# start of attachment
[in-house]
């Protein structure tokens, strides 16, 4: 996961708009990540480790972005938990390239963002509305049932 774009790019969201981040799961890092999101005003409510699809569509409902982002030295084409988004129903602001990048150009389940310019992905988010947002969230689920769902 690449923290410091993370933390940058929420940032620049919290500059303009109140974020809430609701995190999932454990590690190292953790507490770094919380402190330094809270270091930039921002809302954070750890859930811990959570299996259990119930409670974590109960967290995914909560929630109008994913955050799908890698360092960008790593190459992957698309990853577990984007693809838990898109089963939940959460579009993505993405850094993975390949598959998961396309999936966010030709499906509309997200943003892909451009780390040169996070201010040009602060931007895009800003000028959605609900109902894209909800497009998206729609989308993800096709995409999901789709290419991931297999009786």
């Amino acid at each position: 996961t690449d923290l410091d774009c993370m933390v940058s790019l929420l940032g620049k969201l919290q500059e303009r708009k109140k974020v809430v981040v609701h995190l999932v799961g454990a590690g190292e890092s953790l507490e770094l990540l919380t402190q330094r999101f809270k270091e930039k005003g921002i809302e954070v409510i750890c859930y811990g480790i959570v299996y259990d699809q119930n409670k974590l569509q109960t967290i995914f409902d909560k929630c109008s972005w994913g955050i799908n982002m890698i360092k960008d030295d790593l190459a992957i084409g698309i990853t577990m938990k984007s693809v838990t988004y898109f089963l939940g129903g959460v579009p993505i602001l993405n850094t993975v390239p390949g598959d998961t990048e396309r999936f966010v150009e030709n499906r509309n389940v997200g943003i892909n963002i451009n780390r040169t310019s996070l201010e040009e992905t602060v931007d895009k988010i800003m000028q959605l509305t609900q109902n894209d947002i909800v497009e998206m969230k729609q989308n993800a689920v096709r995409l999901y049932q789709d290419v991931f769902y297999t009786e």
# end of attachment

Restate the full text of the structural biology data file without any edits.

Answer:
[in-house]
């Protein structure tokens, strides 16, 4: 996961708009990540480790972005938990390239963002509305049932 774009790019969201981040799961890092999101005003409510699809569509409902982002030295084409988004129903602001990048150009389940310019992905988010947002969230689920769902 690449923290410091993370933390940058929420940032620049919290500059303009109140974020809430609701995190999932454990590690190292953790507490770094919380402190330094809270270091930039921002809302954070750890859930811990959570299996259990119930409670974590109960967290995914909560929630109008994913955050799908890698360092960008790593190459992957698309990853577990984007693809838990898109089963939940959460579009993505993405850094993975390949598959998961396309999936966010030709499906509309997200943003892909451009780390040169996070201010040009602060931007895009800003000028959605609900109902894209909800497009998206729609989308993800096709995409999901789709290419991931297999009786």
């Amino acid at each position: 996961t690449d923290l410091d774009c993370m933390v940058s790019l929420l940032g620049k969201l919290q500059e303009r708009k109140k974020v809430v981040v609701h995190l999932v799961g454990a590690g190292e890092s953790l507490e770094l990540l919380t402190q330094r999101f809270k270091e930039k005003g921002i809302e954070v409510i750890c859930y811990g480790i959570v299996y259990d699809q119930n409670k974590l569509q109960t967290i995914f409902d909560k929630c109008s972005w994913g955050i799908n982002m890698i360092k960008d030295d790593l190459a992957i084409g698309i990853t577990m938990k984007s693809v838990t988004y898109f089963l939940g129903g959460v579009p993505i602001l993405n850094t993975v390239p390949g598959d998961t990048e396309r999936f966010v150009e030709n499906r509309n389940v997200g943003i892909n963002i451009n780390r040169t310019s996070l201010e040009e992905t602060v931007d895009k988010i800003m000028q959605l509305t609900q109902n894209d947002i909800v497009e998206m969230k729609q989308n993800a689920v096709r995409l999901y049932q789709d290419v991931f769902y297999t009786e």